How Focus Features has sold a drama about when karma unexpectedly comes calling
In The Outfit, in theaters this weekend from Focus Features, Mark Rylance plays Leonard, a mild-mannered tailor plying his trade in Chicago after being forced to leave London’s fashionable Savile Row. Specializing in high-end men’s clothing as he does, and the setting being the 1950s, Leonard’s clientele is largely mobsters and others involved in the city’s organized crime operations. That also involves allowing his store to be used as a dropping point for various messages within the organization.
One night the bill for Leonard’s arrangement comes due as he, along with his assistant Mable (Zoey Deutch) finds his store in the middle of a battle between the mob and the police.
Directed by Graham Moore, who also cowrote the screenplay with Johnathan McClain, the movie also stars Dylan O’Brien, Nikki Amuka-Bird and others. So let’s see how the campaign was run.
announcement and casting
Focus Features acquired the project in late February, 2021.
the marketing campaign
The trailer (4m YouTube views) came out in mid-November of last year. As it opens, Mable is wondering whether Leonard is satisfied in his life and questioning why he stays where he is. But there’s something strange happening in the shop, leading to a group of mobsters using it as a safe space to avoid the police. Things get increasingly intense as the night goes on as Leonard simply tries to survive with the help of Mable, who may have some secrets of her own.
At the same time a poster was released that takes a nice noir, Saul Bass-ish approach to design. With two fields of solid color, one orange the other yellow, a lone figure stands in the distance, a gun visible in his hand. His shadow falls behind him taking on the shape of a pair of tailor’s scissors, communicating to the audience that this is a crime drama with a fashionable setting. Adding to that is the copy “Every suspect fits a pattern.”
In January came two announcements: First, that the movie would premiere at the Berlin International Film Festival in February. Second, that the initial February release date was being pushed to mid-March.
The second poster came out in February, just as Berlinale was kicking off. Once again a pair of scissors acts as the central element, but this time the open scissors are used to divide up the various factions, with Leonard and Mable at the bottom and the various others arrayed around them.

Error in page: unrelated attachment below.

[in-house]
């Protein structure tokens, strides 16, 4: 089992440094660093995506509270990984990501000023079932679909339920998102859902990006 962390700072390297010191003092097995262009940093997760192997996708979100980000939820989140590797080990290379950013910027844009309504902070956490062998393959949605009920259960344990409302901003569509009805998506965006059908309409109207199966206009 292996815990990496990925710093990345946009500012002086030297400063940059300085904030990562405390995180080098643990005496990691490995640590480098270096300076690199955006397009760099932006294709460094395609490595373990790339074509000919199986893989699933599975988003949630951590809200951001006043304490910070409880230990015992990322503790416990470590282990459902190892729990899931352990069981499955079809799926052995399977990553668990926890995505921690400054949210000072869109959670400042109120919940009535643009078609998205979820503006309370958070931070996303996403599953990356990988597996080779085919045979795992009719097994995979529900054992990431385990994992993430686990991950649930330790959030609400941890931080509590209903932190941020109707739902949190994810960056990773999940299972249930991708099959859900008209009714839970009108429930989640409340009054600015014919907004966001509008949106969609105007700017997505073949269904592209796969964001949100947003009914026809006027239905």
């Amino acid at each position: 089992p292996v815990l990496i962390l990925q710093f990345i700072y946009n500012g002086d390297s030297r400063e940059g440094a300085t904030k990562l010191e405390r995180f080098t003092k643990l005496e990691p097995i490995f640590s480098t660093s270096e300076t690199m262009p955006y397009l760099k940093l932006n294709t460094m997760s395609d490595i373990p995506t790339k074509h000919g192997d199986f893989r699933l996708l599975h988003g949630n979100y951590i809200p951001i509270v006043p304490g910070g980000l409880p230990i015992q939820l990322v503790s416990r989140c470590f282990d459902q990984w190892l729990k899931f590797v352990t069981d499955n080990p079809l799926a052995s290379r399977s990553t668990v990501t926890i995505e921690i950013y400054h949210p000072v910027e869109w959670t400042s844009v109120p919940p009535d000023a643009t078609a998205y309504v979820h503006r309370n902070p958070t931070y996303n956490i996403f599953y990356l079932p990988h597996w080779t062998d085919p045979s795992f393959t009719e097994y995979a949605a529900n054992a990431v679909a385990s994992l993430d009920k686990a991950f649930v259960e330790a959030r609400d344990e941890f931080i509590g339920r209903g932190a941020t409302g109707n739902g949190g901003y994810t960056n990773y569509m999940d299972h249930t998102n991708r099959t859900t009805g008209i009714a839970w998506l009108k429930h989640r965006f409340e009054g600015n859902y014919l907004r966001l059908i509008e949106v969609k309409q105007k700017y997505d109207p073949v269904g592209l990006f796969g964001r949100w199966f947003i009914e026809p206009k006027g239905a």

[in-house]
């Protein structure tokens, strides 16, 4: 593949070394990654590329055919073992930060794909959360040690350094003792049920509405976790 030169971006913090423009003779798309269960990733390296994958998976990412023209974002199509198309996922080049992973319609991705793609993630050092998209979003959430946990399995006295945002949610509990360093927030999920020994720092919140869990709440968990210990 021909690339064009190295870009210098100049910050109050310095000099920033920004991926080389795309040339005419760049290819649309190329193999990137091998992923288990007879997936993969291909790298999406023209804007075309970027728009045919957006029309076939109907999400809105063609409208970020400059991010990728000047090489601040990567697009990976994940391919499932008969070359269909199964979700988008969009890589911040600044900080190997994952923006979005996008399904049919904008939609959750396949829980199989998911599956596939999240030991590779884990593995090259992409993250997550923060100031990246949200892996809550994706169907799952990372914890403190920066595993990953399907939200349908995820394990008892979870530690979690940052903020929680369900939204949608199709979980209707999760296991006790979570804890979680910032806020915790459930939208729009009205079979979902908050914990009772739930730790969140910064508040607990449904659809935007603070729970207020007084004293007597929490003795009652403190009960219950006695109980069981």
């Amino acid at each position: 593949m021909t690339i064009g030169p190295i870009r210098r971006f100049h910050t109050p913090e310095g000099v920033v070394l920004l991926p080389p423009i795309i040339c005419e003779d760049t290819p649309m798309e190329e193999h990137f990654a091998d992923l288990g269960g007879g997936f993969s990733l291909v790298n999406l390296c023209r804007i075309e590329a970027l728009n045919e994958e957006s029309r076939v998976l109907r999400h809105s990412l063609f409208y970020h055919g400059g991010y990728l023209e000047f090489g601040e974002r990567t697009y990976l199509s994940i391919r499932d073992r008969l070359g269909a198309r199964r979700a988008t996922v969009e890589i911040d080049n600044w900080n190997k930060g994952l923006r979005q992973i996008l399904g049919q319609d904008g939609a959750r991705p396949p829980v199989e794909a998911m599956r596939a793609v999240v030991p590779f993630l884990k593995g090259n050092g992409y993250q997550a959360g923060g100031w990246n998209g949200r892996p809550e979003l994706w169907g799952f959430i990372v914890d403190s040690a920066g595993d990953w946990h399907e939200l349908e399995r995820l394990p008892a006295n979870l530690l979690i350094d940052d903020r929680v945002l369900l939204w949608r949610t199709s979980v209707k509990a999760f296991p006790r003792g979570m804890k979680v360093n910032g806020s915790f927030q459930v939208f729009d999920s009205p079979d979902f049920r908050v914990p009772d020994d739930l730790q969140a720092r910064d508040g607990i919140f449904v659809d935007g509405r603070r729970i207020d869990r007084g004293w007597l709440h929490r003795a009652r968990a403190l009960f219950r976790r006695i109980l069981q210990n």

Moore was interviewed while at Berlin about this being his first directorial effort, the various sources of inspiration for the story, working with Rylance and lots more. While he wasn’t actually at the festival, Rylance also spoke at that time about what attracted him to the screenplay and what kind of research he did on Savile Row with the tailor making the suits Rylance wears in the film.
A clip was released in early March with an extended look at a scene where Mable and Leonard are discussing the morality of what he does, their opinions of their clientele and how it impacts Mable’s personal life in particular.
Richie (O’Brien) has a confrontation with another member of the crime family in the second clip, released a week before the movie was due in theaters. Leonard discusses his history with Richie in the next clip. A bit later Fandango MovieClips got an exclusive clip with Leonard stuck after some of the mobsters make an unusual demand.
The topics of going up against Rylance and tackling a period drama came up in an interview with O’Brien. Additional interviews had him commenting on graduating to more adult dramas and why it is he seems to be having a moment in his career.
There was also an interview with designer Zac Posen, who created the costumes for the movie, including the suit worn by Rylance, and how he got involved.
The making of the movie, including interviews with the primary cast and crew, was covered in a behind-the-scenes featurette released by Focus Features.
There have been lots of movies in the last couple years that have clearly been marketed at a discerning adult audience. This one might be the best of that bunch, in large part because it creates a strong brand identity from the outset and never deviates. It has some of the strongest, most well-designed posters in recent memory and trailers/promos that create a sense of tension without giving away the plot or revealing lots of story points.
O’Brien plays what might seem to be an outsized role in the publicity push, maybe because he’s been positioned as this film’s breakout star. But it’s the combination of Deutch and Rylance that really provide the strongest points of interest, especially in the minds of the intended audience.